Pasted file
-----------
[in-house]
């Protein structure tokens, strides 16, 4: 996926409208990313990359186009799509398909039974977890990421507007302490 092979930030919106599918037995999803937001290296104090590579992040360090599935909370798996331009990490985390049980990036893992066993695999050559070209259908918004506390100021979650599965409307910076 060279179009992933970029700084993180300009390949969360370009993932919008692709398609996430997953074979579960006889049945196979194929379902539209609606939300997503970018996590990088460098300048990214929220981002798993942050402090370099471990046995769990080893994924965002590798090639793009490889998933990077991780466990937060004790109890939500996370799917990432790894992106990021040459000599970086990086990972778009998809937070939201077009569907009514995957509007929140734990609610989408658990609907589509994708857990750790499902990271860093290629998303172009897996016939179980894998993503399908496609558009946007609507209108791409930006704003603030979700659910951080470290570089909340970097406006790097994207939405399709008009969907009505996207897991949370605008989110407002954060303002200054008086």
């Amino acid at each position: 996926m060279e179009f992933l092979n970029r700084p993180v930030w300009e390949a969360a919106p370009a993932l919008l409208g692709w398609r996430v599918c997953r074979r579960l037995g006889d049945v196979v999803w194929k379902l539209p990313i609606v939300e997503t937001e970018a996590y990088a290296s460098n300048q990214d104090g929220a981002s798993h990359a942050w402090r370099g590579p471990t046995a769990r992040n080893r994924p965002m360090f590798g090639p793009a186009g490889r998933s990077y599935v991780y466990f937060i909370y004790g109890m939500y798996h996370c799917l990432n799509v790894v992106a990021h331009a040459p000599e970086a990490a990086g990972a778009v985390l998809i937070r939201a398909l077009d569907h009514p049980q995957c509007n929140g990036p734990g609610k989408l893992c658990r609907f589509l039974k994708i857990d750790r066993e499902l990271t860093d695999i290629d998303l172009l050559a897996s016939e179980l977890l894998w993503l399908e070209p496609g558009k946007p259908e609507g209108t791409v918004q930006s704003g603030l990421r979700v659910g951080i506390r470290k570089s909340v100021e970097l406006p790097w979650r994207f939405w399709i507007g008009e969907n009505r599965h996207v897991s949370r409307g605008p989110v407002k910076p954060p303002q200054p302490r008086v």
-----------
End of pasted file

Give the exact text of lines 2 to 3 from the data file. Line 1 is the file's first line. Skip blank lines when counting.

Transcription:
């Protein structure tokens, strides 16, 4: 996926409208990313990359186009799509398909039974977890990421507007302490 092979930030919106599918037995999803937001290296104090590579992040360090599935909370798996331009990490985390049980990036893992066993695999050559070209259908918004506390100021979650599965409307910076 060279179009992933970029700084993180300009390949969360370009993932919008692709398609996430997953074979579960006889049945196979194929379902539209609606939300997503970018996590990088460098300048990214929220981002798993942050402090370099471990046995769990080893994924965002590798090639793009490889998933990077991780466990937060004790109890939500996370799917990432790894992106990021040459000599970086990086990972778009998809937070939201077009569907009514995957509007929140734990609610989408658990609907589509994708857990750790499902990271860093290629998303172009897996016939179980894998993503399908496609558009946007609507209108791409930006704003603030979700659910951080470290570089909340970097406006790097994207939405399709008009969907009505996207897991949370605008989110407002954060303002200054008086």
């Amino acid at each position: 996926m060279e179009f992933l092979n970029r700084p993180v930030w300009e390949a969360a919106p370009a993932l919008l409208g692709w398609r996430v599918c997953r074979r579960l037995g006889d049945v196979v999803w194929k379902l539209p990313i609606v939300e997503t937001e970018a996590y990088a290296s460098n300048q990214d104090g929220a981002s798993h990359a942050w402090r370099g590579p471990t046995a769990r992040n080893r994924p965002m360090f590798g090639p793009a186009g490889r998933s990077y599935v991780y466990f937060i909370y004790g109890m939500y798996h996370c799917l990432n799509v790894v992106a990021h331009a040459p000599e970086a990490a990086g990972a778009v985390l998809i937070r939201a398909l077009d569907h009514p049980q995957c509007n929140g990036p734990g609610k989408l893992c658990r609907f589509l039974k994708i857990d750790r066993e499902l990271t860093d695999i290629d998303l172009l050559a897996s016939e179980l977890l894998w993503l399908e070209p496609g558009k946007p259908e609507g209108t791409v918004q930006s704003g603030l990421r979700v659910g951080i506390r470290k570089s909340v100021e970097l406006p790097w979650r994207f939405w399709i507007g008009e969907n009505r599965h996207v897991s949370r409307g605008p989110v407002k910076p954060p303002q200054p302490r008086v």